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  1. #1
    Jumpmaster
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    Chris Rodriguez's Avatar
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    Cell Phone Unlocking Close to Being Legal Again

    Legal without the permission of you carrier... That's what most consumers wanted. No limitations on what they can do with their cell phones. This should increase the number of resources for unlocking devices and hopefully lower the cost of unlock codes.

    This bill is on the doorstep of the President and just has to pass through the Senate. The President already acknowledged that he will sign it into a law.

    During this time period Cricket has gone from CDMA to GSM. This unlocking bill is still just as important for us.

    HOWEVER, I am curious if anyone actually got in trouble for unlocking during this time period? I don't know of one story.

    -------------------------

    SOURCE: LA Times

    Cellphone unlocking bill passes Congress and heads to Obama's desk


    Currently, most cellphones are locked to the provider that sold them, but legislation on the president's desk would allow consumers to legally unlock phones and transfer carriers. Above, shoppers look at iPhones in an Apple store in Manhattan. (Michael Nagle / Bloomberg)

    By Rebecca Bratek

    Bill to allow consumers to unlock their cellphones when switching providers goes to Obama for signature

    The House on Friday unanimously passed bipartisan legislation that would allow consumers to “unlock” their cellphones when switching providers.

    The chamber's approval comes a week after the Senate passed the bill, so it advances to the president’s desk with a few working days left before Congress’ August break.

    President Obama applauded Congress for passing the pro-consumer legislation and is expected to sign the act into law.

    "The bill Congress passed today is another step toward giving ordinary Americans more flexibility and choice, so that they can find a cell phone carrier that meets their needs and their budget," Obama said in a statement.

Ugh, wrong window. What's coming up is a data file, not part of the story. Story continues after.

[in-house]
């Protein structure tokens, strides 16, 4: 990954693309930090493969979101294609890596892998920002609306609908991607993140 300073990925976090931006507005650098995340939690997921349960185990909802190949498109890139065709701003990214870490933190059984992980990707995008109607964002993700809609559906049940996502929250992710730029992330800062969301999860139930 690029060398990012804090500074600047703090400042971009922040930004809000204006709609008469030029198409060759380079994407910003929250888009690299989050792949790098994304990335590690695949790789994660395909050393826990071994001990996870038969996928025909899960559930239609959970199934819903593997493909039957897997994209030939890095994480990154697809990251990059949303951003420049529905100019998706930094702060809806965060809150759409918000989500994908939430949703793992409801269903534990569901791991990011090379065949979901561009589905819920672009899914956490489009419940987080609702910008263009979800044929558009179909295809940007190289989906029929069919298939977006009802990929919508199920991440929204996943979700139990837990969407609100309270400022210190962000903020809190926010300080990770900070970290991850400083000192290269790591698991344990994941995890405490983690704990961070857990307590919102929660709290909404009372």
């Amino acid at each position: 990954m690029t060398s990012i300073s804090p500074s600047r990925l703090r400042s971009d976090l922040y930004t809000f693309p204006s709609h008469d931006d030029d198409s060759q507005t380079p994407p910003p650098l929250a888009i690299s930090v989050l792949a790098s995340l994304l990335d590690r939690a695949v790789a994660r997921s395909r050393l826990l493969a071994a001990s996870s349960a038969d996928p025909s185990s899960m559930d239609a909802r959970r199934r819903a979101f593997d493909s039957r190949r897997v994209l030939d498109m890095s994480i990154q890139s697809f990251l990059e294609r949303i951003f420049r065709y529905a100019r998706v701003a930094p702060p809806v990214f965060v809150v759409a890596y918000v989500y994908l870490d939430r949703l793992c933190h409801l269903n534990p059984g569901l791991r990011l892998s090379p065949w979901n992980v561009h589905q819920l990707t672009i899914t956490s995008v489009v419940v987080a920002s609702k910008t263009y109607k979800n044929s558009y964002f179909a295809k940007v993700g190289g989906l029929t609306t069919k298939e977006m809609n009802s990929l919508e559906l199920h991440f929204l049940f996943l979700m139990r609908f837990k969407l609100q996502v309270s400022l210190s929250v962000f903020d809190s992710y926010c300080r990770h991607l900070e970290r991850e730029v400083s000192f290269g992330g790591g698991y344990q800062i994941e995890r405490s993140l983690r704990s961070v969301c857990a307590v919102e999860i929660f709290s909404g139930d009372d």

Passing any legislation these days can be considered a major accomplishment for the 113th Congress, which remains in partisan gridlock over immigration issues and how to pay for Veterans Affairs Department reform.

    This session, Congress had enacted 125 bills as of June 30, according to GovTrack, a website that aggregates data on the legislative body. That’s the lowest number of bills passed within the first 544 days of any Congress since 1973, the earliest data GovTrack has. Seventy-two of those bills were approved in 2013.

    On average, the previous five Congresses, in which neither party controlled both chambers, approved 254 bills in the same time period – more than double what current lawmakers have agreed on.

    Work on the Unlocking Consumer Choice Act began after more than 100,000 people signed a White House petition to reverse a 2012 U.S. Copyright Office ruling that made it illegal for people to unlock their phones without the carrier’s permission.

    “This is something that Americans have been asking for and I am pleased that we were able to work together to ensure the swift passage of legislation,” House Judiciary Committee Chairman Robert W. Goodlatte (R-Va.) said in a statement. But the negotiations weren’t without difficulty. The House approved a similar bill in February, but that version included language that many consumer groups found problematic.”
    Please check the forum and post there before PMing me. I have over 674 unread PMs due to the fact that they are issues which should have been addressed here.

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  3. #2
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    In trouble? Im guessing they remembered the colossal waste of time and money without results prosocuting a few people who downloaded a few songs off napster. As long as they can still blacklist phones then their probably not worried. Manufacturers mught not like it as it slows down sales but they seem to be doing a good job making people want to buy new phones. Imagine buying a ford car and only being allowed to buy exxon gas for it. Yea, the public should not be restricted when they own a phone not under contract. ....2 cents.

  4. #3
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    From what I read, any pursuit was for the folks doing the unlocking, not the people who owned the phones

 

 

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